In addition, recruiters often send applicants’ resumes through applicant tracking systems which scan the resume for targeted keywords. So, if there are words in the job posting that match your qualifications, be sure to include those words on your resume.

7. Facts not fiction

This may be obvious, but it’s important enough to emphasize. Be honest on your nurse resume, particularly in the skills section. If there’s a nursing position that requires skills you don’t have or are weak in, that position is probably not the right position for you. Make a note of the skills you lack and work on gaining some experience in them so that you’re ready for the next opening.

8. Explanation of gaps in employment

If you have any gaps in your resume, be sure to explain them. One benefit of being in nursing is that gaps in your resume often are good ways to highlight your strengths in caregiving. Did you take time off to take care of a sick relative, spend more time with kids, or raise a new baby? Those are great ways to highlight your nursing skills. Just be prepared to explain any gaps in your employment history and try to find a way to include them on your resume.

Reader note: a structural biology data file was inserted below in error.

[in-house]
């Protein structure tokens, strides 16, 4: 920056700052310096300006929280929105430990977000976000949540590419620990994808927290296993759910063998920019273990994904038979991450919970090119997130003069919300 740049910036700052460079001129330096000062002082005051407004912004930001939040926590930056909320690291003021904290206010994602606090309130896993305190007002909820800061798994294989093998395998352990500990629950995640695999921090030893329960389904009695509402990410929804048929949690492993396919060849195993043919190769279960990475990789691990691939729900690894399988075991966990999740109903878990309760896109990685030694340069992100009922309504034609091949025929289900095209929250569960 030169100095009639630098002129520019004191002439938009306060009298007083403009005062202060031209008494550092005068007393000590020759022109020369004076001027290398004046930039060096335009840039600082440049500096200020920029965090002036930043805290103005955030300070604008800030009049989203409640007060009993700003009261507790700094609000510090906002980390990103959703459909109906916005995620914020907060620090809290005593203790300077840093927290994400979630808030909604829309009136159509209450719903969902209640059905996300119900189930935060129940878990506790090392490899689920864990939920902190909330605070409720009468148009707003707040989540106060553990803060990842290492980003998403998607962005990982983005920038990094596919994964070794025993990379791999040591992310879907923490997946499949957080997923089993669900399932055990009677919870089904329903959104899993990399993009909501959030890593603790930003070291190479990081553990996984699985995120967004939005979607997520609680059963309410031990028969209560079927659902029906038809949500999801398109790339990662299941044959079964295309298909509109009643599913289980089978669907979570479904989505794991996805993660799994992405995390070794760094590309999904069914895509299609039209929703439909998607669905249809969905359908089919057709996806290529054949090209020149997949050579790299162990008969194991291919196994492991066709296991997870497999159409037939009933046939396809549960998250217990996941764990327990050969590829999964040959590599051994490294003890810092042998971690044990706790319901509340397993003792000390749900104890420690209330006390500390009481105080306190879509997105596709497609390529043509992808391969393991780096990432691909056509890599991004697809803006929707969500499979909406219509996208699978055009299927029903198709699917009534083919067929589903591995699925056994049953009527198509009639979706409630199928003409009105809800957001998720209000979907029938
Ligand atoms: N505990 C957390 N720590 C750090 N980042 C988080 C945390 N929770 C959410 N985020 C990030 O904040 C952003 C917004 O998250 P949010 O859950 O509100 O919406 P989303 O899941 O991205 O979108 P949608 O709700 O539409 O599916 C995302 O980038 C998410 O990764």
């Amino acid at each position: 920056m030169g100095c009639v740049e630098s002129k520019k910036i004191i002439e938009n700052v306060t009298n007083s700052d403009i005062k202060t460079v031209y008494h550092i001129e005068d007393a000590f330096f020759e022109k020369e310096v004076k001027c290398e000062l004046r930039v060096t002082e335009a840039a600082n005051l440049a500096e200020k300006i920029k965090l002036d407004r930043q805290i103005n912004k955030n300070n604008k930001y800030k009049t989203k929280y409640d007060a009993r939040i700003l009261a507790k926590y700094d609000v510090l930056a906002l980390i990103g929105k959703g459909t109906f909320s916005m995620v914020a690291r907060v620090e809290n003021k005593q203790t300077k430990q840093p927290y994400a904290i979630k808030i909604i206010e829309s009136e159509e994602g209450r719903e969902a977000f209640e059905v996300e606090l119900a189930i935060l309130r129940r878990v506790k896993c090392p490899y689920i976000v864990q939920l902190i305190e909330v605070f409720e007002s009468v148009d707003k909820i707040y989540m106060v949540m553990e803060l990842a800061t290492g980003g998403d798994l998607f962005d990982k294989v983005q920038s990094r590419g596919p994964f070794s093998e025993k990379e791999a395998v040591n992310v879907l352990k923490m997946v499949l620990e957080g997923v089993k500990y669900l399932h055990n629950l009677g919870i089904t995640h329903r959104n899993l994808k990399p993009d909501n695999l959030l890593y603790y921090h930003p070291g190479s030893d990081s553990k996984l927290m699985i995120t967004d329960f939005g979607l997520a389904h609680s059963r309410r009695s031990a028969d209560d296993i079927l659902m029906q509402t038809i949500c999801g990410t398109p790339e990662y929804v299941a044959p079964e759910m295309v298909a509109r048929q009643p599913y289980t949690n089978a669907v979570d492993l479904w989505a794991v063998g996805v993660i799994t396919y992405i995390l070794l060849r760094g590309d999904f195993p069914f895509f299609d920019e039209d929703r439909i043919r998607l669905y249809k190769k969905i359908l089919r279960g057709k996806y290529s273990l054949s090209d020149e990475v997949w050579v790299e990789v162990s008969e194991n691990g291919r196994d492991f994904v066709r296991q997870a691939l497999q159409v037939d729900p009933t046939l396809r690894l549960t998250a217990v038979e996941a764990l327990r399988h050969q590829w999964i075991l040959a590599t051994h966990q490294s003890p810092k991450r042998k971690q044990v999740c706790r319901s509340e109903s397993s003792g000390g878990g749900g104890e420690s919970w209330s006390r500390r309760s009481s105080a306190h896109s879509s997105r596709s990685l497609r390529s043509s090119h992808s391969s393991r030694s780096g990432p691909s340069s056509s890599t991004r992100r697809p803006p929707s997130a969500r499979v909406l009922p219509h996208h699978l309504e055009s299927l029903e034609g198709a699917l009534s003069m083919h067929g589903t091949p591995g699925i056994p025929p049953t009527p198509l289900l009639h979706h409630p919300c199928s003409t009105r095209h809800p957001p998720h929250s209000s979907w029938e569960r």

Use an agency for travel nursing roles

Our final tip: Working with a travel nursing agency means you have a built-in career coach. Agencies can help you find the best travel nursing jobs that match your qualifications. They will also help you craft your resume to make you stand out and give the hiring organization exactly the information they need to make a decision.

Silva says healthcare organizations that hire travel nurses are often in a rush to fill the opening. So, it’s particularly important that your resume tells them exactly what they need to know. “They need to know what you can do, how quickly you can do it, and if are you a good fit for their unit,” she says.

 Interested in learning more about travel nursing? Give us a call at 800.866.0407 or view today’s travel nursing job openings.

About the author

Kathleen Stone

Kathleen Stone is a writer for RNnetwork from Salt Lake City, Utah. In her spare time, she loves going to the desert, trying new foods and being with family.